Friday, June 14, 2013
Have you bought any AEDs on eBay recently? A Washington man has been accused of stealing AEDs and selling them on the popular Internet bidding site.
Derrick Davis, 40, allegedly stole 13 defibrillators from Washington Metropolitan Area Transit Authority facilities where he works. Although the valued total loss was about $18,000, Davis sold each unit for a much lower price.
The alleged thief was eventually arrested after undercover officers contacted him through eBay and made an arrangement to purchase one of the stolen goods for $300. After the transaction was carried through, Davis was charged with theft and suspended from his job. Officials say more charges may be filed.
We give a big thumbs down to Davis. Stealing from public services is awful enough, but taking devices that are meant to save lives is downright deplorable. We are thankful no one needed to use the AEDs during Davis’ spree, and encourage companies and individuals to buy used AEDs from reputable sources.
Arriving to your senior prom with someone else’s blood staining your white dress may seem like something from a Stephen King novel, but for Krista Pulcini, saving a family inside a flipped minivan was more important than keeping her dress white.
Pulcini and 19 of her fellow classmates were riding in a limo on the way to prom when a car right in front of them hit a center divider on Interstate 595 in Florida and rolled. The high school students shouted at the limo driver to pull over so they could help.
“The only thing I remember is them yelling, ‘Get out of the car! Give me your hand! Do something!’” says Karen Exalien, the driver of the crashed car, to local news station WPLG.
Because student Peter Kim was CPR certified, he had been instructed on how to respond calmly during emergencies and kept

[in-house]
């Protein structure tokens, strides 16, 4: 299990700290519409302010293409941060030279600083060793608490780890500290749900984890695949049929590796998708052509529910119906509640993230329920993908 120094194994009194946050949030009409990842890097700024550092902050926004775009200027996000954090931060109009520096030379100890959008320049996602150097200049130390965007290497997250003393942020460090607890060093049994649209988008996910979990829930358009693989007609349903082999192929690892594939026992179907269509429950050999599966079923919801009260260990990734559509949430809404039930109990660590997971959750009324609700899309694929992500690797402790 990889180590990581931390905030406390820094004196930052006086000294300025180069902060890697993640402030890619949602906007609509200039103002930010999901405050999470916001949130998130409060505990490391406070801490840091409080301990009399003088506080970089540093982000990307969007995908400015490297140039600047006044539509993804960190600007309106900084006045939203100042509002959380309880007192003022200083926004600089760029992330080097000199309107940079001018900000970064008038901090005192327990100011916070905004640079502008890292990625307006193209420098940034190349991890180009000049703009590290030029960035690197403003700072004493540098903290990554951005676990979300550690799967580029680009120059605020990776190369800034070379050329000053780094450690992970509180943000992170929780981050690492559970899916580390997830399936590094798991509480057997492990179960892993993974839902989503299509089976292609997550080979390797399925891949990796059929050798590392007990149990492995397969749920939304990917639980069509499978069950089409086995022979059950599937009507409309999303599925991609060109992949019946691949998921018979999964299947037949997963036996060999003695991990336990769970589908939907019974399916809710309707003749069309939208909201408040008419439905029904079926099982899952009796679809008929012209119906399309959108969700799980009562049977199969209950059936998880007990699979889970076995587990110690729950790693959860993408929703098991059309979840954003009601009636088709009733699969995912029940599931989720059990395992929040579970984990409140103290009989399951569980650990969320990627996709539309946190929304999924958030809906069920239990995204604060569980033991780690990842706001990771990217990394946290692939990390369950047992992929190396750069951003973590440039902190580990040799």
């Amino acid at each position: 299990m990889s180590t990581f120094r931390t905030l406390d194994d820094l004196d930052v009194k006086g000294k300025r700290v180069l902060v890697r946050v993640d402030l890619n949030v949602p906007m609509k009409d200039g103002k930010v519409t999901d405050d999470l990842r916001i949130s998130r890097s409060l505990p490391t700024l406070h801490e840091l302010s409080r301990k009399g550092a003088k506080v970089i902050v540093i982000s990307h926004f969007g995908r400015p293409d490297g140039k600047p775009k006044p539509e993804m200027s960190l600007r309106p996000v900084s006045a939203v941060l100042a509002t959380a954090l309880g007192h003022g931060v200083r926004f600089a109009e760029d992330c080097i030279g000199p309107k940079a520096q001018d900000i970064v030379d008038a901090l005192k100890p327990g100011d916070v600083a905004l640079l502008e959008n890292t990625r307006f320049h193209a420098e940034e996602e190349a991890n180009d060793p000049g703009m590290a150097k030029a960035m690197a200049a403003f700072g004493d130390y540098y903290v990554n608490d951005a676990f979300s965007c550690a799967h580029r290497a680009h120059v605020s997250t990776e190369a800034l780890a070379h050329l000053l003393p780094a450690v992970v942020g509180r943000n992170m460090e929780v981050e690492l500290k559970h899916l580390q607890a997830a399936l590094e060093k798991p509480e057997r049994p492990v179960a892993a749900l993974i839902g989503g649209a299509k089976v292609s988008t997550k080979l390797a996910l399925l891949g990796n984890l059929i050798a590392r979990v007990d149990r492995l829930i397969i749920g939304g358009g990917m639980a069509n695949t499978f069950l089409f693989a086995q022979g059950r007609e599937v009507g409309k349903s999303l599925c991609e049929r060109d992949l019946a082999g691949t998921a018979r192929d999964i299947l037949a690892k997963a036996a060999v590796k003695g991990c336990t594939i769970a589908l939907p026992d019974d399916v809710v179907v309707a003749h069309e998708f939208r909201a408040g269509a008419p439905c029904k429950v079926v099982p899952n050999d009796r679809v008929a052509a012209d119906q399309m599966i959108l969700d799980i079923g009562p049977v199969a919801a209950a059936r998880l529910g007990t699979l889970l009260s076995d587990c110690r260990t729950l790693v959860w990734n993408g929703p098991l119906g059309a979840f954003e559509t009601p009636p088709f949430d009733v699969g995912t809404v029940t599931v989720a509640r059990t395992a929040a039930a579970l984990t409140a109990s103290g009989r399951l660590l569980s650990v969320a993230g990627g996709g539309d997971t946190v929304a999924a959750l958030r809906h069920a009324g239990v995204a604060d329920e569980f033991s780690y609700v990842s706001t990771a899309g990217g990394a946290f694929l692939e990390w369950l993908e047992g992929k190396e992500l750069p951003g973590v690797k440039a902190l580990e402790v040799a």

Exalien calm when she was worried about her child.
“She was screaming, ‘Where’s my baby,’” Kim told WPLG. “I went over, grabbed the baby, and told her ‘your baby is fine.’”
“I was like, are they coming from a wedding? We just ruined these people’s wedding,” said Exalien. “I can’t thank them enough. They really did their thing that day.”
We applaud the swift, selfless actions of these students for putting the well-being of the victims ahead of this traditional school dance and providing crucial help before an ambulance could arrive.
Like Paramedic, Like Patient
When 2-month-old Rivers Quibodeaux was found unresponsive in his crib in late February, his parents Emily and Jules immediately began CPR. After a 9-1-1 call transferred them to Acadian Ambulance, three paramedics were able to arrive and transfer Rivers to flight paramedic Brady Wanersdorfer and his coworker. After a few weeks in the hospital, the infant was deemed to have no neurological damage.
“Seeing Rivers doing so well is amazing, and it truly brings to light the importance of early CPR,” said Wanersdorfer. “If his parents wouldn’t have begun CPR right away, he wouldn’t be here today. They are the true heroes.”
Wanersdorfer knows the importance of bystander CPR, because he also went into cardiac arrest as a baby and was only able to survive because his father provided the life-saving method.
The five paramedics recently reunited with the now 5-month-old, but Wanersdorfer also regularly visited him in the hospital and received updates from his parents in the three months following the call.
Kudos to the Quibodeaux’s for taking the initiative to learn CPR and use it when their child was in danger, and to Wanersdorfer and his coworkers for continuing to provide a higher standard of patient-provider relationship.